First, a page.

Whole life costs of a commercial heating system

We look at the importance of reviewing both the operational and capital costs of a commercial heating project.

The UK Government made a commitment to cut Britain’s greenhouse gas emissions by 80% (from 1990 baseline) by 2050. The UK has made significant progress on carbon emissions which have fallen by 42% from 1990 to 2016. Energy demand has also broken away from growth in GDP (energy demand usually increases with GDP). However, we are currently not set to meet the fourth (2023-27) and fifth (2028-32) carbon budget even with all EU legislation considered.

To help the UK achieve these targets and reduce carbon emissions we need to educate people to make informed decisions.  With commercial sector buildings being responsible for 10% of the UK’s greenhouse gas emissions, we need to see what can be done to improve the efficiency of heating and hot water equipment.

Where are we now?

There is a large installed base of atmospheric boilers in the field that needs replacing. The use of atmospheric boilers is declining and the efficiency criteria set out in the Building Regulations Part L 2013 and the Energy related Products Directive (ErP) will effectively wipe out the use of atmospheric boilers, firstly in new build and then in existing buildings.

There is no getting away from the fact that more efficient products such as condensing boilers are going to cost more than atmospheric boilers – in both the capital and installation costs. This often sways the product choice towards atmospheric boilers. But that view is very short term.

Short term cost vs long term value

No longer can we solely focus on the acquisition cost of a product but instead need to review the economics over the lifetime. This means considering both the capital and operational costs of the system. 

The Government backs this principle with their Government Soft Landings Framework and the introduction of PAS 1192-3, a BIM specification that focuses on the information management requirements during the operational phase of assets. It recognises that operating and maintaining buildings can represent a large percentage of the whole life costs and operational savings can pay back any upfront premium in construction expenses in just a few years.

An EU Directive on Public Procurement came into force in the UK in 2016 that saw public sector organisations choosing the ‘most economically advantageous tender’. This is identified on the basis of the price or cost, using a cost-effectiveness approach, such as life-cycle, and may include the best price-quality ratio.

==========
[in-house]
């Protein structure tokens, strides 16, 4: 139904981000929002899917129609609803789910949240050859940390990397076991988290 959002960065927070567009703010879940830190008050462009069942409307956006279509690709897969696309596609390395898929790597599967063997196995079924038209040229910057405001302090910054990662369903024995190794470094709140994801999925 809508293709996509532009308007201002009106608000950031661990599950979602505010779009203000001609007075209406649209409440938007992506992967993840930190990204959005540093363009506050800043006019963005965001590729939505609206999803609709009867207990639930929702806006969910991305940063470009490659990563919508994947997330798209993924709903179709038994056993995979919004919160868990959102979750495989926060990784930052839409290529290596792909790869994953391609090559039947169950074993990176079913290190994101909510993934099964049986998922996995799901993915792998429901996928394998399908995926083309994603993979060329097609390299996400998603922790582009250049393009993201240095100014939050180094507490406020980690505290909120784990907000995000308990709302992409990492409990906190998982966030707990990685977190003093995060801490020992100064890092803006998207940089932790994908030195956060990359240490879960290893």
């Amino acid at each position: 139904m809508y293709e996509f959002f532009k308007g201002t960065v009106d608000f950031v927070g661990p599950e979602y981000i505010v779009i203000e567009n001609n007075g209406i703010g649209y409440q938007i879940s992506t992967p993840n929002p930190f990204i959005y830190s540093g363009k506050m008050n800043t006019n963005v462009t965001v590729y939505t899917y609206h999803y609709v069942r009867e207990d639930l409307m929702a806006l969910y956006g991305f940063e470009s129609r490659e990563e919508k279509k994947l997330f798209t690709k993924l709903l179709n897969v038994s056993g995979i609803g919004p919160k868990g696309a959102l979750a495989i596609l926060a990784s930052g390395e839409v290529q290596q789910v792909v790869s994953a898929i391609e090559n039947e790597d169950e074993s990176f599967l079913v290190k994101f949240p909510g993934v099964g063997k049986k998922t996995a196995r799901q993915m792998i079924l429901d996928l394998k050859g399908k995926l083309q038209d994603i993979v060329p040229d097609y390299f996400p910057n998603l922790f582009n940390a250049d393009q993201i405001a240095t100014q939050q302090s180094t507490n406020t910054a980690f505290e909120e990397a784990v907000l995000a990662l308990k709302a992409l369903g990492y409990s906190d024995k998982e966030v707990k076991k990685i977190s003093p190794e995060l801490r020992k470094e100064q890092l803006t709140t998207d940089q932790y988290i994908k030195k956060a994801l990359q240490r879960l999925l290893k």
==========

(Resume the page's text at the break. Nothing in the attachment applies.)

The long-term energy savings and financial rewards that can be reaped from upgrading to condensing boilers speak for themselves.

  • Energy costs (in particular gas) account for the highest proportion over the life of both products - typically 90-95%.
  • Over the life of the boiler plant you could see a 35% saving in gas consumption – £220,000.
  • Taking into account the initial outlay for condensing boilers, a saving of more than £200,000 can still be gained over the life of the boiler - an annual saving of approximately £8,000.
  • As a result of reducing the gas consumption there will be an associated reduction in carbon emissions – 35%. 
  • Newer condensing boilers can provide up to 80% reduction in NOx emissions over atmospheric boilers, and are more likely to comply with the NOx level stipulated in ErP Sept 2015 (levels to be at less than 56 mg/kWhr).

Further improvements

The example is a direct system comparison and hasn’t factored in any improvements to the system. There may be the opportunity to integrate renewable energy products such as biomass boilers or combined heat and power plant.

Looking beyond the gas boiler to the whole system and building could result in even more efficiency gains and reductions in energy use.

Although incentives for renewables and energy efficient products may seem attractive, we at Hamworthy have always advocated that projects need to be financially viable in their own right. Government grants and incentives should be seen as a bonus – not relied on to justify the business case. The example proves that real, substantial savings can be made without extra incentives.